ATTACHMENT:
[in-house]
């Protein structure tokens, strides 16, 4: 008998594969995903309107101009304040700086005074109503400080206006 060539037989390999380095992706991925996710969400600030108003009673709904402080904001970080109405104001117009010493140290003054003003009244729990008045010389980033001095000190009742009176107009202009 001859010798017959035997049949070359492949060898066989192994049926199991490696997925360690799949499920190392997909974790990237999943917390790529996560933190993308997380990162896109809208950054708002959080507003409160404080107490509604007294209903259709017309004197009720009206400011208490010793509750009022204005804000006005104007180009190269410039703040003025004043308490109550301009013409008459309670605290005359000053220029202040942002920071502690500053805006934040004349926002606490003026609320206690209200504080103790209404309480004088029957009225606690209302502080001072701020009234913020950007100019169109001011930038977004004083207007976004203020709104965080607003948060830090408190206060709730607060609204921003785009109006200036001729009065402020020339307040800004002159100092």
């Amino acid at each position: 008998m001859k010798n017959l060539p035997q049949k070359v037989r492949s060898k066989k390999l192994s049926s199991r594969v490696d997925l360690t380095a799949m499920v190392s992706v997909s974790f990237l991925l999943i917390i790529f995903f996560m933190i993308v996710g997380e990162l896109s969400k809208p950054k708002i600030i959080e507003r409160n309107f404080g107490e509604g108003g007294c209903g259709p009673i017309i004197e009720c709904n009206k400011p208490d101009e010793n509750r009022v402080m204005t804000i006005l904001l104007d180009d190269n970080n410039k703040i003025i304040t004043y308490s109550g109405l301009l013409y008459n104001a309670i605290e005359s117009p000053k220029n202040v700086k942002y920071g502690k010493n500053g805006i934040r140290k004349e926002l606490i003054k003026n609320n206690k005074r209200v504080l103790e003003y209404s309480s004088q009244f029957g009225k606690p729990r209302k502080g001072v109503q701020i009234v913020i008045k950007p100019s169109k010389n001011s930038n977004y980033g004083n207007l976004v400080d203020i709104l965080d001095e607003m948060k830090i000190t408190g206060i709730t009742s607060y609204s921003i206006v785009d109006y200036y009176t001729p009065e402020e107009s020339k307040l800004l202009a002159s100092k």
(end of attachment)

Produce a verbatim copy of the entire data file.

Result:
[in-house]
């Protein structure tokens, strides 16, 4: 008998594969995903309107101009304040700086005074109503400080206006 060539037989390999380095992706991925996710969400600030108003009673709904402080904001970080109405104001117009010493140290003054003003009244729990008045010389980033001095000190009742009176107009202009 001859010798017959035997049949070359492949060898066989192994049926199991490696997925360690799949499920190392997909974790990237999943917390790529996560933190993308997380990162896109809208950054708002959080507003409160404080107490509604007294209903259709017309004197009720009206400011208490010793509750009022204005804000006005104007180009190269410039703040003025004043308490109550301009013409008459309670605290005359000053220029202040942002920071502690500053805006934040004349926002606490003026609320206690209200504080103790209404309480004088029957009225606690209302502080001072701020009234913020950007100019169109001011930038977004004083207007976004203020709104965080607003948060830090408190206060709730607060609204921003785009109006200036001729009065402020020339307040800004002159100092």
């Amino acid at each position: 008998m001859k010798n017959l060539p035997q049949k070359v037989r492949s060898k066989k390999l192994s049926s199991r594969v490696d997925l360690t380095a799949m499920v190392s992706v997909s974790f990237l991925l999943i917390i790529f995903f996560m933190i993308v996710g997380e990162l896109s969400k809208p950054k708002i600030i959080e507003r409160n309107f404080g107490e509604g108003g007294c209903g259709p009673i017309i004197e009720c709904n009206k400011p208490d101009e010793n509750r009022v402080m204005t804000i006005l904001l104007d180009d190269n970080n410039k703040i003025i304040t004043y308490s109550g109405l301009l013409y008459n104001a309670i605290e005359s117009p000053k220029n202040v700086k942002y920071g502690k010493n500053g805006i934040r140290k004349e926002l606490i003054k003026n609320n206690k005074r209200v504080l103790e003003y209404s309480s004088q009244f029957g009225k606690p729990r209302k502080g001072v109503q701020i009234v913020i008045k950007p100019s169109k010389n001011s930038n977004y980033g004083n207007l976004v400080d203020i709104l965080d001095e607003m948060k830090i000190t408190g206060i709730t009742s607060y609204s921003i206006v785009d109006y200036y009176t001729p009065e402020e107009s020339k307040l800004l202009a002159s100092k």